Tsien said the development of the small, highly engineered Arabidopsis protein, dubbed “miniSOG,” may elevate the abilities of electron microscopy in the same way GFPs have made modern light microscopy in biological research much more powerful and useful.
The big advantage of EM is that it has always had much higher spatial resolution, that is you can see more detail, than light microscopy. You can achieve up to a hundred-fold higher useful magnification from EM than from light microscopy. The result has been extraordinarily detailed, three-dimensional images of microscopic objects at resolutions measuring in the tens of nanometers, tiny enough to meticulously render the internal anatomy of individual cells.
But current EM technologies do not distinguish or highlight individual proteins in these images. These can be tagged with GFP or other fluorescent proteins, but they are visible only with the limited resolution of light microscopy.
Existing EM images of cell structures are analogous to satellite or aerial photographs showing major landmarks and populations centers. Therefore with EM, difficulties arise when visualizing individual protein types and their location, just as most geographical maps do not show the location of individual classes of people, such as everyone with the surname Smith, or all of the orthodontists in an area. Tsien's new technique enables scientists to put beacons on just about any protein and visulaize a snapshot of the protein's location at the much higher resolution of EM.
To create this ability, the scientists began with a protein from Arabidopsis, a small flowering plant that has long used as a research model. The original protein absorbs incoming blue light, triggering biochemical signals that inform the plant how much sunlight it is receiving. Tsien rationally engineered the protein based on its atomic model so that it changes incoming blue light into a little bit of green fluorescence and a lot of singlet oxygen.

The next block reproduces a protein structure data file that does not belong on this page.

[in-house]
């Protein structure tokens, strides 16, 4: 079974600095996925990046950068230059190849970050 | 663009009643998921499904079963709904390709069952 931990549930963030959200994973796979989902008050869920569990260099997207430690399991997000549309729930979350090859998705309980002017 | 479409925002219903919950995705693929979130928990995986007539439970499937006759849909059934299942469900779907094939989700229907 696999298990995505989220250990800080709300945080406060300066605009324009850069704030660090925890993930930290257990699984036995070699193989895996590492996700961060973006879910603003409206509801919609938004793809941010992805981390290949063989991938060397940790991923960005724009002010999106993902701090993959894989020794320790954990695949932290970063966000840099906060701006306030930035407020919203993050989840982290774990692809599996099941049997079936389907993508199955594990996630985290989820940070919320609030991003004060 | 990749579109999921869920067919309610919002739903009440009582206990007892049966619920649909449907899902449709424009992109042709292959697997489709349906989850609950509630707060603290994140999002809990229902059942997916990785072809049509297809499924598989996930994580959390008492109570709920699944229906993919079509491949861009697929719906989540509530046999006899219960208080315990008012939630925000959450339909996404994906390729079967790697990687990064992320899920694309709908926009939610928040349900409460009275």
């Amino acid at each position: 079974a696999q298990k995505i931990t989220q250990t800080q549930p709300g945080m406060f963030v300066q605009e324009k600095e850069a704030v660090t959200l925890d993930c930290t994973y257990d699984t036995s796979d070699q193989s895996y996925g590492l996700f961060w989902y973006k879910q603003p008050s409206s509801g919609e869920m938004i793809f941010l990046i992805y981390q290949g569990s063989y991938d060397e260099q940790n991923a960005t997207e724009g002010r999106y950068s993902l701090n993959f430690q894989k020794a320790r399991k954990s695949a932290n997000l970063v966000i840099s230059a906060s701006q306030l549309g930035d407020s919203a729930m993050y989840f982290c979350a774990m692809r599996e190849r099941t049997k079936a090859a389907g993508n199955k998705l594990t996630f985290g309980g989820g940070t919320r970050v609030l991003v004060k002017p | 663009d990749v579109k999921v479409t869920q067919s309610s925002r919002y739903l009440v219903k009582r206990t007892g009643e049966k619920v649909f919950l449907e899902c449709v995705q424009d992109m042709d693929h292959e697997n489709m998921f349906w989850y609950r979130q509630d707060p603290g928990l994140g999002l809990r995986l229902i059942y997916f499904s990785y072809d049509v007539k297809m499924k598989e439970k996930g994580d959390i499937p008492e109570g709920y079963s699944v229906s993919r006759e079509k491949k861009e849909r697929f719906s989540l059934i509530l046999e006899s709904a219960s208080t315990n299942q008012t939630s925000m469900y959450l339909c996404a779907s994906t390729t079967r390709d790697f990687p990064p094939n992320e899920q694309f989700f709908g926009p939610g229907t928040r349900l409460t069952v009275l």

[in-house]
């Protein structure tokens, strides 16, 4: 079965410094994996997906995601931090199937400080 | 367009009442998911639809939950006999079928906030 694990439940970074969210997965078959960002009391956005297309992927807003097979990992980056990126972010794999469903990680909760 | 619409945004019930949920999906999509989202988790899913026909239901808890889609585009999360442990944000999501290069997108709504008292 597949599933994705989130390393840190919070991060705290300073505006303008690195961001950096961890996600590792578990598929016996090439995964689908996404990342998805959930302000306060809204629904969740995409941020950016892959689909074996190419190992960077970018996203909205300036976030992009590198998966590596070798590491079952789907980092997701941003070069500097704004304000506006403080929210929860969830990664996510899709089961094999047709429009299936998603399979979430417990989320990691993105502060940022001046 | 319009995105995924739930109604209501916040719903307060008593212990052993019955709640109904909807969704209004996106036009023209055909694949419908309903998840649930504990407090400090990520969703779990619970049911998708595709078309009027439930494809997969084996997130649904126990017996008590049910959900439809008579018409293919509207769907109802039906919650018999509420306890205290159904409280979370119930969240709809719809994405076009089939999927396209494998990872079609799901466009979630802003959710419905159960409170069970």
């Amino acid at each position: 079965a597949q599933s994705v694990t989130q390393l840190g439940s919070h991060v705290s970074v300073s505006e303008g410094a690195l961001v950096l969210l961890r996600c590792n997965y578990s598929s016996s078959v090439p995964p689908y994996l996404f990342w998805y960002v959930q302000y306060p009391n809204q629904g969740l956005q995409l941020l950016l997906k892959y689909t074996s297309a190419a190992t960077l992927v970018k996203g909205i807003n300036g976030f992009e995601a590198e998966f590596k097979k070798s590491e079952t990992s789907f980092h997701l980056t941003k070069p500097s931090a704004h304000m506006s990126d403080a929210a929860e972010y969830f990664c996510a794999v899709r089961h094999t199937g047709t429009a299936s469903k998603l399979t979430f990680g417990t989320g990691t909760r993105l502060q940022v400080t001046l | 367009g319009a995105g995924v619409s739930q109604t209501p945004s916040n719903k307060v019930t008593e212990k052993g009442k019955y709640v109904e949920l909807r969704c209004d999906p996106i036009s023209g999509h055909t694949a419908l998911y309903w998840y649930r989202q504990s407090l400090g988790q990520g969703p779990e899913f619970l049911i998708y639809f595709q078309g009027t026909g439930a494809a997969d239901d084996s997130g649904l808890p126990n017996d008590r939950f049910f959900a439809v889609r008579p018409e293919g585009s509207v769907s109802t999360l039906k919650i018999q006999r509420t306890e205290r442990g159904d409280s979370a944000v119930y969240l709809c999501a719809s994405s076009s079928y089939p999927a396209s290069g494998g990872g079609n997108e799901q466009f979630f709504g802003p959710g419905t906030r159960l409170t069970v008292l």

Established methods were then used to convert singlet oxygen production into a tissue stain that the electron microscope can see. The scientists tested the modified protein’s utility as an EM marker by first using it to confirm the locations of several already well-understood proteins in mammalian cells, nematodes and rodents, then used miniSOG to successfully tag two neuronal proteins in mice whose locations had not been known.
The UCSD scientists are optimistic that miniSOG will grant new powers to electron microscopy, permitting scientists to pursue answers to questions previously impossible to ask.
MiniSOG would be much appreciated by scientists who investigate cellular and subcellular structures including neuronal circuits at nanometer resolution in multicellular organisms, because previous methods have great difficulty in achieving both efficient labeling and good preservation of the structures under study.
However, EM will not replace light microscopy for a number of reasons.
When using miniSOG, the tagged proteins plus the landmarks are used to navigating. On the other hand, EM has the disadvantage that it gives a snapshot of cells before we sacrificed them (to make the image), whereas light microscopy can show the dynamics in live cells. Each technique has different complementary strengths and weaknesses.
The new electron microscopy technique reveals the previously unknown locations of two neuronal proteins called SynCAM1 and SynCAM2. The first is an adhesion protein found at the synapse – or communications link – of neurons sending information. Its close relative, SynCAM2, is used by neurons receiving information. Neurons that send information are distinguishable because they contain synaptic vesicles, which are used to store neurotransmitters for communications use. In these images, the vesicles resemble small hollow circles.